TOPEKA, Kan. (AP) — The Latest on an ice storm moving into the nation's midsection (all times local):
Missouri Gov. Eric Greitens thanked the state's residents for heeding warnings to stay off roads during an ice storm but warned that the danger will last in parts of the state through Sunday.
In a news conference late Friday afternoon, leaders of several state departments said efforts to react to ice that started in the state early Friday had been helped by fewer drivers on the roads.
The Missouri Highway Patrol reports it responded to about 100 crashes Friday, with only one fatality related to the storm. Power outages were small and scattered across the state.
National Weather Service meteorologist Steven Runnels says up to a half-inch of ice stretched from Joplin into St. Louis with "minimal impact." But he said freezing rain will increase late Friday and early Saturday in west-central Missouri, and hit Kansas City and northern Missouri Saturday night.
About 200 Kansas National Guard soldiers have been mobilized to help the state respond to emergencies as an ice storm moves across the state.
Guard officials said in a news release that the soldiers will patrol key roads and help stranded motorists, as well as provide emergency transportation for first responders. The teams will operate in three shifts of two vehicles with two soldiers each from 12 locations across the state.
The guardsmen also will help provide warming stations at local armories, if necessary.
Much of Kansas is under an ice storm warning from Friday evening through Sunday.
The Oklahoma City metropolitan area is included in new ice storm warnings that have been issued for almost 30 counties in central, western and northern Oklahoma.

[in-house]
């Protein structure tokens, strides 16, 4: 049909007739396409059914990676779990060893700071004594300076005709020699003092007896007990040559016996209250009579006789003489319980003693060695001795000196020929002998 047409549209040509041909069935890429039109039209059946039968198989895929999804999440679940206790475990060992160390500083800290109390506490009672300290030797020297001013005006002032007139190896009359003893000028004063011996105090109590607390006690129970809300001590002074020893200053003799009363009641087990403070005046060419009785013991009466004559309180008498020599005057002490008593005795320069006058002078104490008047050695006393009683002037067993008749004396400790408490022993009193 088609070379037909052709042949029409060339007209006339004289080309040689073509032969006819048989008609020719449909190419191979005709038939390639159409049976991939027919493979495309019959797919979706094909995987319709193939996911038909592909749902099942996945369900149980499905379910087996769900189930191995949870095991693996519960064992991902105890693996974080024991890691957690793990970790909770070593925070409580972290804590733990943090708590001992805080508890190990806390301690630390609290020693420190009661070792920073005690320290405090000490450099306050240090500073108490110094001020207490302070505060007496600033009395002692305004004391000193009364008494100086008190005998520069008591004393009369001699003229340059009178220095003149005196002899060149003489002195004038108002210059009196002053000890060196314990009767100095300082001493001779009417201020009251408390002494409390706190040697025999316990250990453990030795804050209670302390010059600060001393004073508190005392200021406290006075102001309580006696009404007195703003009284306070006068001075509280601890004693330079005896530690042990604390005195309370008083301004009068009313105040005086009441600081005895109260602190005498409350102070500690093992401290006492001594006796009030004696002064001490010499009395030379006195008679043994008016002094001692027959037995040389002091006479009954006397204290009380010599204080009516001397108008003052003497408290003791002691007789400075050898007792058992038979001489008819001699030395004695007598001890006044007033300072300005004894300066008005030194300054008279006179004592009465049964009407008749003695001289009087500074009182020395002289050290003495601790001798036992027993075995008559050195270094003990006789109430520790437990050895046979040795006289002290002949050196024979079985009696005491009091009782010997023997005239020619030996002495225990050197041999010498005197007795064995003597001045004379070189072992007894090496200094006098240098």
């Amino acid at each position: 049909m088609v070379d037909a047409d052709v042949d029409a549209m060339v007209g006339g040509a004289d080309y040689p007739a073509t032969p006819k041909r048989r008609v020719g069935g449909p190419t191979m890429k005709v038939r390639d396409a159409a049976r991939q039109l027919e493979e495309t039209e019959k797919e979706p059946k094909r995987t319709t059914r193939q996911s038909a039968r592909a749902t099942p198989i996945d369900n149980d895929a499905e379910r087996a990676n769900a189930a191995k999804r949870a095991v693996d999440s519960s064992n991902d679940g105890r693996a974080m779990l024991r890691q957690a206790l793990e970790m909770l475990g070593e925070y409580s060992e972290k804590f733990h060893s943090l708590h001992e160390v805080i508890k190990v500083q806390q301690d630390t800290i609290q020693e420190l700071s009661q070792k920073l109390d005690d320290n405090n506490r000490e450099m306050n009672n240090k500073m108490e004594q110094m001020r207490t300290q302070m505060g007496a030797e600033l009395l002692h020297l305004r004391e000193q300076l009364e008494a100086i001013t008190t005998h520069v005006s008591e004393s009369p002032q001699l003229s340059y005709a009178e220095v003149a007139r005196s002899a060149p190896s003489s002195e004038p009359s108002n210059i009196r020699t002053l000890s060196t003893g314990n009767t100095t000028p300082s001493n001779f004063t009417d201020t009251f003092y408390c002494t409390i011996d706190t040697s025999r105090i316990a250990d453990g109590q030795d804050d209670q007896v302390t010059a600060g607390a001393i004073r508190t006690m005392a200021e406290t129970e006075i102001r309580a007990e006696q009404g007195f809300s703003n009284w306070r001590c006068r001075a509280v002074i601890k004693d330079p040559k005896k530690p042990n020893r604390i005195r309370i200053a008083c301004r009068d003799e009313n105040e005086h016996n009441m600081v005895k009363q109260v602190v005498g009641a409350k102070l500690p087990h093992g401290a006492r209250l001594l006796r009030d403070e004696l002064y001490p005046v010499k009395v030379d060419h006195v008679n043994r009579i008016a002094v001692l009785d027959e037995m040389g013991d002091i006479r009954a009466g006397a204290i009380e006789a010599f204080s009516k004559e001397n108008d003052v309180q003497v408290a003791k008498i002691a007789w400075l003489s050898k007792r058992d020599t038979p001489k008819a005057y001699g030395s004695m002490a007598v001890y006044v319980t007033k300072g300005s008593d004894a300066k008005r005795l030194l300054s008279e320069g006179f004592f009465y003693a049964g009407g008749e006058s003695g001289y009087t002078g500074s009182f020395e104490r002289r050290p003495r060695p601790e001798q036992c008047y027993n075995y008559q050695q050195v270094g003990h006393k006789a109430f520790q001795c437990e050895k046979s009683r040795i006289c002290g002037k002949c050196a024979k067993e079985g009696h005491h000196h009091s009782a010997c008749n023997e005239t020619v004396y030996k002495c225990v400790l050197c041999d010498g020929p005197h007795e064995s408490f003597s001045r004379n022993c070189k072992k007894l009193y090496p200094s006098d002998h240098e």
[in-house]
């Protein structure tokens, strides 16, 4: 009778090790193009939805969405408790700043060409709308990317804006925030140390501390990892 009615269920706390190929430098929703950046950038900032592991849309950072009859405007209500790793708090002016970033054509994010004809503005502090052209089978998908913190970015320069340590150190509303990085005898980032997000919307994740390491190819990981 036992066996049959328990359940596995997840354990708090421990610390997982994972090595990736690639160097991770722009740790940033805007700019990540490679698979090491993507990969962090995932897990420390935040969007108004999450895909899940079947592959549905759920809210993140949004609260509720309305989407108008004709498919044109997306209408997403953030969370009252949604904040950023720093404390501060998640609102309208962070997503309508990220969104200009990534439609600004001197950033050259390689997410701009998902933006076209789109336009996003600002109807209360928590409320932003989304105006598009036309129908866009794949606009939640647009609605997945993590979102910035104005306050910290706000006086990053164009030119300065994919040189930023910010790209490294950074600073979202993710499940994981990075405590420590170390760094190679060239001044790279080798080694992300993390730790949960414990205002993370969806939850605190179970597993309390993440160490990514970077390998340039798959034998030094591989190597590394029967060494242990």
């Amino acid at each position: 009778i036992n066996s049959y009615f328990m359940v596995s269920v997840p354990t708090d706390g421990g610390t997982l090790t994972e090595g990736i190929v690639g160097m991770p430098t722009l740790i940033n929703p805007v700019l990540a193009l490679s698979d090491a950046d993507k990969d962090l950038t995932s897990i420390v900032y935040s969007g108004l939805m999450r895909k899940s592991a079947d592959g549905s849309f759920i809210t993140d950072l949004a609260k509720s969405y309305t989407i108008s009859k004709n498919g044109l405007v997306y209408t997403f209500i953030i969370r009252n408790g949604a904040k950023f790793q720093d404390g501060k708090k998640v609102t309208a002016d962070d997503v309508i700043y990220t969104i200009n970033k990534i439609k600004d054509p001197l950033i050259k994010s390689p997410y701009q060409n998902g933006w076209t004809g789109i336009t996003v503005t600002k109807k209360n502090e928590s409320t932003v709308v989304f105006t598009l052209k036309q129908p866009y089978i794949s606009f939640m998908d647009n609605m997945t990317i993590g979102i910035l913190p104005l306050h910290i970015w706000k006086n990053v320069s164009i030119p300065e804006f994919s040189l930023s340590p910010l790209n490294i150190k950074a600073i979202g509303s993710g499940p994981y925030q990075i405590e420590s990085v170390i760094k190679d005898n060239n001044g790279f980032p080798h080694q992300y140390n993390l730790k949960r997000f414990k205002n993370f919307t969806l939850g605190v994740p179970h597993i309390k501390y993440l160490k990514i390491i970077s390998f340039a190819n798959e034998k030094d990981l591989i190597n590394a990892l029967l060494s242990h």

The National Weather Service issued the warning Friday afternoon and dropped a freezing rain advisory that had been in effect. The new warning will be in effect until 6 p.m. Saturday.
Forecasters say ice accumulations of around one-quarter of an inch are possible — enough to cause some power outages. Bridges, overpasses and some highways could also become slick and hazardous.
But forecasters say temperatures may warm enough during the day Saturday that the warning for the Oklahoma City area may be canceled before it expires.
The Oklahoma Department of Emergency Management says there are no reports of power outages related to winter weather.
Freezing rain is causing numerous accidents in Missouri, including one fatal wreck.
Missouri State Highway Patrol spokesman Al Nothum says a sport utility vehicle veered off of Interstate 55 near Festus, south of St. Louis, on Friday morning. The SUV struck a tree, killing the driver. No other information has been released, but Nothum says a slick roadway is the suspected cause.
Nothum says several accidents have been reported as a result of freezing rain that began falling in southern Missouri early Friday. The rain later moved into St. Louis, where more than 100 flights were cancelled at Lambert Airport because of ice.
Forecasters are predicting the worst ice storm in at least a decade in St. Louis, with a half-inch or more of accumulation.
Freezing rain also moved into Oklahoma and Kansas early Friday, with forecasters warning of ice accumulations across the region. Icy weather also is expected in parts of Illinois, Texas and Arkansas.
Transportation officials say freezing drizzle is partially covering roads in southeast Kansas, and they're asking drivers to stay off the roads.